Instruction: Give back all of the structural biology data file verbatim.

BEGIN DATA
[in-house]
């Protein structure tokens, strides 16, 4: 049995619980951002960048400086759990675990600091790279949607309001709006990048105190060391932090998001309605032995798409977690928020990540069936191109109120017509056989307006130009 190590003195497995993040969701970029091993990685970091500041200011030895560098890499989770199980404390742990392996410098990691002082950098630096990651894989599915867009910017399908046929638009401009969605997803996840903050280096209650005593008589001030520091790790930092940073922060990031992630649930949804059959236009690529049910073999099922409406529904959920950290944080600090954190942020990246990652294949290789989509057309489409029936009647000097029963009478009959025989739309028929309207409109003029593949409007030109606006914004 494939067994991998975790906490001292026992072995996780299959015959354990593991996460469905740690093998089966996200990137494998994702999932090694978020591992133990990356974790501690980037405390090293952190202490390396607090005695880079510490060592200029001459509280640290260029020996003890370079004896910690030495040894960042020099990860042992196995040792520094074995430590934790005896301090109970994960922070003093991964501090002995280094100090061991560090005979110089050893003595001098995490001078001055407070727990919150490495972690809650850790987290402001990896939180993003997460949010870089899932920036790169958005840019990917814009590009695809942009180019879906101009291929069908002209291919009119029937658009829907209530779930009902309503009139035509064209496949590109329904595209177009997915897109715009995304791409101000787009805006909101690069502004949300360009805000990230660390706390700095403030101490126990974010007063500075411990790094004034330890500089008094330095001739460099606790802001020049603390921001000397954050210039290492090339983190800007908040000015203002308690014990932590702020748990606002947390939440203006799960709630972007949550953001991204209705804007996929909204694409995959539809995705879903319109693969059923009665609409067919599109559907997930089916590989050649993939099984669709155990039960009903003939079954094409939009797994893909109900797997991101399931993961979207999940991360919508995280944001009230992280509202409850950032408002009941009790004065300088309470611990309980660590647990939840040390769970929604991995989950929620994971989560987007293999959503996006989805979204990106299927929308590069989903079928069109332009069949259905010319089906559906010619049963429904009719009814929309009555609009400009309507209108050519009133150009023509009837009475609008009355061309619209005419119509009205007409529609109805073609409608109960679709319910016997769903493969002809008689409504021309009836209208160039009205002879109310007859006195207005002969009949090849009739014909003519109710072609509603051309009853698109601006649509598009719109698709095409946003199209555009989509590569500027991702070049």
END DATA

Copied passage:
[in-house]
């Protein structure tokens, strides 16, 4: 049995619980951002960048400086759990675990600091790279949607309001709006990048105190060391932090998001309605032995798409977690928020990540069936191109109120017509056989307006130009 190590003195497995993040969701970029091993990685970091500041200011030895560098890499989770199980404390742990392996410098990691002082950098630096990651894989599915867009910017399908046929638009401009969605997803996840903050280096209650005593008589001030520091790790930092940073922060990031992630649930949804059959236009690529049910073999099922409406529904959920950290944080600090954190942020990246990652294949290789989509057309489409029936009647000097029963009478009959025989739309028929309207409109003029593949409007030109606006914004 494939067994991998975790906490001292026992072995996780299959015959354990593991996460469905740690093998089966996200990137494998994702999932090694978020591992133990990356974790501690980037405390090293952190202490390396607090005695880079510490060592200029001459509280640290260029020996003890370079004896910690030495040894960042020099990860042992196995040792520094074995430590934790005896301090109970994960922070003093991964501090002995280094100090061991560090005979110089050893003595001098995490001078001055407070727990919150490495972690809650850790987290402001990896939180993003997460949010870089899932920036790169958005840019990917814009590009695809942009180019879906101009291929069908002209291919009119029937658009829907209530779930009902309503009139035509064209496949590109329904595209177009997915897109715009995304791409101000787009805006909101690069502004949300360009805000990230660390706390700095403030101490126990974010007063500075411990790094004034330890500089008094330095001739460099606790802001020049603390921001000397954050210039290492090339983190800007908040000015203002308690014990932590702020748990606002947390939440203006799960709630972007949550953001991204209705804007996929909204694409995959539809995705879903319109693969059923009665609409067919599109559907997930089916590989050649993939099984669709155990039960009903003939079954094409939009797994893909109900797997991101399931993961979207999940991360919508995280944001009230992280509202409850950032408002009941009790004065300088309470611990309980660590647990939840040390769970929604991995989950929620994971989560987007293999959503996006989805979204990106299927929308590069989903079928069109332009069949259905010319089906559906010619049963429904009719009814929309009555609009400009309507209108050519009133150009023509009837009475609008009355061309619209005419119509009205007409529609109805073609409608109960679709319910016997769903493969002809008689409504021309009836209208160039009205002879109310007859006195207005002969009949090849009739014909003519109710072609509603051309009853698109601006649509598009719109698709095409946003199209555009989509590569500027991702070049």